Attention small business owners! If trusts are a part of your estate planning and retirement funding, you ought to familiarize yourself with the federal government’s proposed new reporting requirements for trusts. If these proposals become law, they would be applicable for the tax year ending December 31, 2022. Any non-compliance with these reporting requirements could result in a hefty penalty that could go up to $2,500 or more. The new amendment is significant as it brings bare trusts under the disclosure requirement. 

In this article, we will understand the proposed changes to the reporting requirements of a trust and what you should do. 

Important Dates of the New Reporting Requirements on Trusts

It all started in Budget 2018 when the federal government proposed legislation to increase the reporting requirements of trusts. After several delays, the government released amendments to the draft legislation on February 4, 2022, and now on August 9, 2022. The amendments bring trusts excluded from the original proposal (2018) into the increased beneficial ownership disclosure. 

Whether or not the proposals receive Royal Assent and become law, you need to understand the disclosure requirement as it will take time to collect all information. Under the new August 2022 amendments, more trusts will come under an obligation to file a T3 return and would be required to disclose more information.

More Trusts Need to File a T3 Return 

The current legislation relieves trusts with resident beneficiaries from filing T3 returns until they generate an income tax liability or dispose of capital property. 

The new amendment requires all resident trusts to file T3 returns even if they did not generate a tax liability or made no distributions or allocations during the year. It also includes non-resident trusts, bare trusts, and express trusts. A small business owner who has put his company’s shares in a trust and has made no transactions has to file T3 returns. 

However, there are always exceptions to the rules. The following trusts have been excluded from the T3 returns requirement:

  • Mutual fund trusts, segregated funds, and master trusts
  • Registered savings plans (RRSP, TFSA, RESP) 
  • First home savings account 
  • Trusts that qualify as non-profit organizations or registered charities
  • Graduated rate estates, qualified disability trusts, employee life and health trusts, and certain government-funded trusts
  • Trusts under an employee profit-sharing plan
  • Registered supplementary unemployment benefit plans 
  • Lawyers’ and other professionals’ general trust accounts
  • Cemetery care trusts and trusts governed by eligible funeral arrangements

Other than the above trusts that have a specific objective, the following trusts are also exempt from the reporting rule: 

  • New trusts created less than three months before the year-end  
  • Trusts whose units are listed on a designated stock exchange 
  • Trusts holding less than $50,000 in assets during the taxation year. 

In the third scenario, the holding assets should be deposits, government debt obligations, and listed securities. If your holdings include private company stocks, they are taxable.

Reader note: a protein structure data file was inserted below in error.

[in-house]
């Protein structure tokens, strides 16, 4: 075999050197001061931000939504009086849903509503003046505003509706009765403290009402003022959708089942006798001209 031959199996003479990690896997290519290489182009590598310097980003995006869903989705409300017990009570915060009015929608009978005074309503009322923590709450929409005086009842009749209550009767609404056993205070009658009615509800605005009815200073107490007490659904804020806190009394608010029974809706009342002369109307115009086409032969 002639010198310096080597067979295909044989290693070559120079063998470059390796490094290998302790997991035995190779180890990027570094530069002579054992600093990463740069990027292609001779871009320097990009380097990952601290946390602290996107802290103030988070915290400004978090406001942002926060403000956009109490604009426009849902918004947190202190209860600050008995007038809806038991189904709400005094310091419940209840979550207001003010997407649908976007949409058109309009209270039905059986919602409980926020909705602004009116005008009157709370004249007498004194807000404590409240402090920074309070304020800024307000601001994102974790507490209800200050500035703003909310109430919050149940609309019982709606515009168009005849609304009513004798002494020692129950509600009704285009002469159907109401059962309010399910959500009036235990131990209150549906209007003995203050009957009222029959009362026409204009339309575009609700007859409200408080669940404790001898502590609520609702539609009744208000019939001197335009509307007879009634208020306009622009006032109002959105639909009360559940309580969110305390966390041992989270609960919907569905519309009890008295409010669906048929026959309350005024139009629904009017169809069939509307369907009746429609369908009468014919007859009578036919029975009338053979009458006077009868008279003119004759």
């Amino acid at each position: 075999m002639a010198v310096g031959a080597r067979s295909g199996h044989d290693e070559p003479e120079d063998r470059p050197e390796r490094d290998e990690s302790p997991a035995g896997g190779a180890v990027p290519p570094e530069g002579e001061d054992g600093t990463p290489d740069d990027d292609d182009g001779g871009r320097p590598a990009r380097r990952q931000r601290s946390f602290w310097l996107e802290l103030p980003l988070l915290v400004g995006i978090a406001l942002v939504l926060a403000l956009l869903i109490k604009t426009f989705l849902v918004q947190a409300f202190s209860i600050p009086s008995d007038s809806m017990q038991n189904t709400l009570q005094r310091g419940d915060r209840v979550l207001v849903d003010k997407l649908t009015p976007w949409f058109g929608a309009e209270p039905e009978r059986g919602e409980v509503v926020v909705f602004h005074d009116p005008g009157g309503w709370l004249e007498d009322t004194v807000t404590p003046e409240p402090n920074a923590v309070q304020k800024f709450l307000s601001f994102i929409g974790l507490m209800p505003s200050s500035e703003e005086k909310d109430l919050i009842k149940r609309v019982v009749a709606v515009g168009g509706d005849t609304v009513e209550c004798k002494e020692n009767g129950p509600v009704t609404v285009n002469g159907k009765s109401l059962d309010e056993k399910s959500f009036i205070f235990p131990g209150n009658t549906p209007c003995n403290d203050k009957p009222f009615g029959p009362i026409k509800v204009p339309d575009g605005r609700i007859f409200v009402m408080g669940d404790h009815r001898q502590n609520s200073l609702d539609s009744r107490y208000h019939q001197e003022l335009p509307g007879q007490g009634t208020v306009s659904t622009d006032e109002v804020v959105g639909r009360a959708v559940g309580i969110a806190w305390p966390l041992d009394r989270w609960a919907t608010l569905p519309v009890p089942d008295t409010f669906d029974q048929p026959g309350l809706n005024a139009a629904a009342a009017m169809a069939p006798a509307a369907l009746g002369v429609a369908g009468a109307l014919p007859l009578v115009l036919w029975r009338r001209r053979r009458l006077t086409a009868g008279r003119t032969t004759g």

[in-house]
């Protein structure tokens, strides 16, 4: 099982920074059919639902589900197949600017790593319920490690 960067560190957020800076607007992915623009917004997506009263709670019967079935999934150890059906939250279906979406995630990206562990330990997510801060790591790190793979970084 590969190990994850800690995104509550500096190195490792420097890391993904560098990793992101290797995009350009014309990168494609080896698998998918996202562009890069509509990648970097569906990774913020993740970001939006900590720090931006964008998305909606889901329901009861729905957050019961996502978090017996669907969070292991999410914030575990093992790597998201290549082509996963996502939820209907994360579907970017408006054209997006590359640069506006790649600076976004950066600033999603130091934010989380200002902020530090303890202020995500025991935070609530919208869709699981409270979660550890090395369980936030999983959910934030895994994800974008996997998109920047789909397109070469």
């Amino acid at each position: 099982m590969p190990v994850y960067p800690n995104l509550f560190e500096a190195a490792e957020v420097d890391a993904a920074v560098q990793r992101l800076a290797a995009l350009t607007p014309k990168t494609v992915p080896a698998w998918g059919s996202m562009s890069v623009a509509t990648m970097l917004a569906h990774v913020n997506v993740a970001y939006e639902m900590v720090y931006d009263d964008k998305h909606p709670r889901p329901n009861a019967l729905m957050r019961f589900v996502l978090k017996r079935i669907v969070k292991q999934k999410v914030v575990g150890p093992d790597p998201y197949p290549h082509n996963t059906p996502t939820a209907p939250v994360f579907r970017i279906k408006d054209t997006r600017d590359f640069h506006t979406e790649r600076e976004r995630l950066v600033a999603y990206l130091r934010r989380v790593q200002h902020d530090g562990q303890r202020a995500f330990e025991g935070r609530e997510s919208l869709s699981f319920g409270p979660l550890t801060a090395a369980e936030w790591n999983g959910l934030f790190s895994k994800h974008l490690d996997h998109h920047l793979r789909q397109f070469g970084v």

Consult your accountant or tax expert advisor, to know if your trust falls under the new reporting requirements. Even if there is no tax liability, be prepared to file T3 returns. 

Information To Be Disclosed in the T3 Return 

The draft legislation has also increased the information required to be disclosed in the T3 forms and schedules. They include the identification information for all parties linked to the trust: 

  • Trustee 
  • Beneficiaries
  • Settlor (person who sold or loaned property to the trust), and 
  • A person who can influence the trustee’s decisions regarding the appointment of income or capital of the trust. 

The Canada Revenue Agency is yet to prepare the T3 schedule. But you will have to disclose the above parties’ name, address, date of birth, jurisdiction of residence, and taxpayer identification number (TIN). 

What Should You Do To Avoid Penalty? 

The above amendments might include the trusts you created to protect your personal-use assets. As they were never a requirement to file T3 returns, you might have to start preparing accounting records of all the income and capital added and held by the trust in the 2022 tax year. All transactions must be disclosed, except for communications protected by solicitor-client privilege.

Although the new amendments are yet to receive Royal Assent, it is advised you start collecting information. If these amendments become law, any delay in complying with the disclosure requirements will result in a late filing penalty of $100 to $2,500 ($25 a day). In addition, any error, omission or failure to file a return, knowingly or due to gross negligence, will result in another penalty. This penalty is higher of $2,500 or 5% of the maximum value of the trust assets during the year. 

Small business owners having a trust should talk to accountants and advisors to identify trust arrangements with non-active assets or personal-use assets. 

Contact Glenn Graydon Wright LLP in Oakville for Trust Reporting and Accounting Needs

A skilled accountant can help you determine whether your trust falls under the proposed legislation and keep your trust accounts updated and compliant with new requirements. At Glenn Graydon Wright LLP, our accountants can provide services to support your trust accounting and T3 reporting, whether you need partial or complete support. To learn more about how Glenn Graydon Wright LLP in Oakville can provide you with accounting expertise, contact us online or by telephone at 905-845-6633